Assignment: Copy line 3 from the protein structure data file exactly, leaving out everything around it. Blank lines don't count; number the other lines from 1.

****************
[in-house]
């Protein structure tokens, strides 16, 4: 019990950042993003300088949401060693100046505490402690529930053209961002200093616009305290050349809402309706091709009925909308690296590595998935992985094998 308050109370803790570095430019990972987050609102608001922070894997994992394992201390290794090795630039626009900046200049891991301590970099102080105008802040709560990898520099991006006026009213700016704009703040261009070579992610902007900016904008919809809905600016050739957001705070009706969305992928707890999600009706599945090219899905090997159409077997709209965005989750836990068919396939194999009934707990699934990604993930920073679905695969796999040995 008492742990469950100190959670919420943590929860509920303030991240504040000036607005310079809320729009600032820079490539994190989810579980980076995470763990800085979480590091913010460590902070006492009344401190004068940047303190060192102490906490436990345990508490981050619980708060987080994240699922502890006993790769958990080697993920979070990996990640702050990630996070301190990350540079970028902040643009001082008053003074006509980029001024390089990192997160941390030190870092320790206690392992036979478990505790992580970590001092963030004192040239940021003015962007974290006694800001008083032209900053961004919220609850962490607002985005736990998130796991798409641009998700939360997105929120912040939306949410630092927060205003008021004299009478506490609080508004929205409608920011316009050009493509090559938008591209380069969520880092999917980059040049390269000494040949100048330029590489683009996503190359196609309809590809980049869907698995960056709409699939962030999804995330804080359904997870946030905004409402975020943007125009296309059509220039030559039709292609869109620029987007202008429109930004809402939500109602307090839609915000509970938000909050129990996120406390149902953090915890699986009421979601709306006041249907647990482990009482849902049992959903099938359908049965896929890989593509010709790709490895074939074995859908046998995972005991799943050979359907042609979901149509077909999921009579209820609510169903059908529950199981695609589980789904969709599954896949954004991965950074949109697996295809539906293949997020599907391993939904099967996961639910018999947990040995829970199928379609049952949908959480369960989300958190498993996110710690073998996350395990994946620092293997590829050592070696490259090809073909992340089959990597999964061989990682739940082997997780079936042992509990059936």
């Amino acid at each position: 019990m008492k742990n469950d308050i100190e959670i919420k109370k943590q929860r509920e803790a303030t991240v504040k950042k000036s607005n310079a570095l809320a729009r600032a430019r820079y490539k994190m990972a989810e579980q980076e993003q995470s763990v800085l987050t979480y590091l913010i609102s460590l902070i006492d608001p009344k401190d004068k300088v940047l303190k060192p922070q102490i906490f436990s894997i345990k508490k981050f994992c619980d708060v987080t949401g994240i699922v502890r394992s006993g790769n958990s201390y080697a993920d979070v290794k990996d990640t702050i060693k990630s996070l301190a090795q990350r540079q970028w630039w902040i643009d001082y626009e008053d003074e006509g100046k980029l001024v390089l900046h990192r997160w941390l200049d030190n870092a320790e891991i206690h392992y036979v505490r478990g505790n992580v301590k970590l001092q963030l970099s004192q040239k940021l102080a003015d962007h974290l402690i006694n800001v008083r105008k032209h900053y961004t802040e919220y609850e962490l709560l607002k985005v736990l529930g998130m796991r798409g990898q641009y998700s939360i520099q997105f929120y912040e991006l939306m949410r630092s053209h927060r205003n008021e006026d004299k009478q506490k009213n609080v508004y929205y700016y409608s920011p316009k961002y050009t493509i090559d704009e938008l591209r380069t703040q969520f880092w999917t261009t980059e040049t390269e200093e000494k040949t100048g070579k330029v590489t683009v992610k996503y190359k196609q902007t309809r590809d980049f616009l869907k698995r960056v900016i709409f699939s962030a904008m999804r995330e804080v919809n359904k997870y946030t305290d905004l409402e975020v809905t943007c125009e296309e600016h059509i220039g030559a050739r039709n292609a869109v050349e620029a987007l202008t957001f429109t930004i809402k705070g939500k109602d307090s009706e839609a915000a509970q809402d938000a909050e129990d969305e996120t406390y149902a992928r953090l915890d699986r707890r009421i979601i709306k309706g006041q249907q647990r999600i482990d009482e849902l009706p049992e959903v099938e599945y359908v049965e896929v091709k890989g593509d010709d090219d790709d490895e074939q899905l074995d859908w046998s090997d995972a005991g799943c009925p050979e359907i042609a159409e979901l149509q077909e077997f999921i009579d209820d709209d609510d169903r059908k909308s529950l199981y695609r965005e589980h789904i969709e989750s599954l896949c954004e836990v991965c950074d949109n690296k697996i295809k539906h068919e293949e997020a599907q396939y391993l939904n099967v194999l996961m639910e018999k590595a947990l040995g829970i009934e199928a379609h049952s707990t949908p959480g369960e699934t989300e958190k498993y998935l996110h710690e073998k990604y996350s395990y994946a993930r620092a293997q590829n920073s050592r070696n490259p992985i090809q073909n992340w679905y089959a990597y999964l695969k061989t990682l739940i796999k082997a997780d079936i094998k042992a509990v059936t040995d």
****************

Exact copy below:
């Amino acid at each position: 019990m008492k742990n469950d308050i100190e959670i919420k109370k943590q929860r509920e803790a303030t991240v504040k950042k000036s607005n310079a570095l809320a729009r600032a430019r820079y490539k994190m990972a989810e579980q980076e993003q995470s763990v800085l987050t979480y590091l913010i609102s460590l902070i006492d608001p009344k401190d004068k300088v940047l303190k060192p922070q102490i906490f436990s894997i345990k508490k981050f994992c619980d708060v987080t949401g994240i699922v502890r394992s006993g790769n958990s201390y080697a993920d979070v290794k990996d990640t702050i060693k990630s996070l301190a090795q990350r540079q970028w630039w902040i643009d001082y626009e008053d003074e006509g100046k980029l001024v390089l900046h990192r997160w941390l200049d030190n870092a320790e891991i206690h392992y036979v505490r478990g505790n992580v301590k970590l001092q963030l970099s004192q040239k940021l102080a003015d962007h974290l402690i006694n800001v008083r105008k032209h900053y961004t802040e919220y609850e962490l709560l607002k985005v736990l529930g998130m796991r798409g990898q641009y998700s939360i520099q997105f929120y912040e991006l939306m949410r630092s053209h927060r205003n008021e006026d004299k009478q506490k009213n609080v508004y929205y700016y409608s920011p316009k961002y050009t493509i090559d704009e938008l591209r380069t703040q969520f880092w999917t261009t980059e040049t390269e200093e000494k040949t100048g070579k330029v590489t683009v992610k996503y190359k196609q902007t309809r590809d980049f616009l869907k698995r960056v900016i709409f699939s962030a904008m999804r995330e804080v919809n359904k997870y946030t305290d905004l409402e975020v809905t943007c125009e296309e600016h059509i220039g030559a050739r039709n292609a869109v050349e620029a987007l202008t957001f429109t930004i809402k705070g939500k109602d307090s009706e839609a915000a509970q809402d938000a909050e129990d969305e996120t406390y149902a992928r953090l915890d699986r707890r009421i979601i709306k309706g006041q249907q647990r999600i482990d009482e849902l009706p049992e959903v099938e599945y359908v049965e896929v091709k890989g593509d010709d090219d790709d490895e074939q899905l074995d859908w046998s090997d995972a005991g799943c009925p050979e359907i042609a159409e979901l149509q077909e077997f999921i009579d209820d709209d609510d169903r059908k909308s529950l199981y695609r965005e589980h789904i969709e989750s599954l896949c954004e836990v991965c950074d949109n690296k697996i295809k539906h068919e293949e997020a599907q396939y391993l939904n099967v194999l996961m639910e018999k590595a947990l040995g829970i009934e199928a379609h049952s707990t949908p959480g369960e699934t989300e958190k498993y998935l996110h710690e073998k990604y996350s395990y994946a993930r620092a293997q590829n920073s050592r070696n490259p992985i090809q073909n992340w679905y089959a990597y999964l695969k061989t990682l739940i796999k082997a997780d079936i094998k042992a509990v059936t040995d």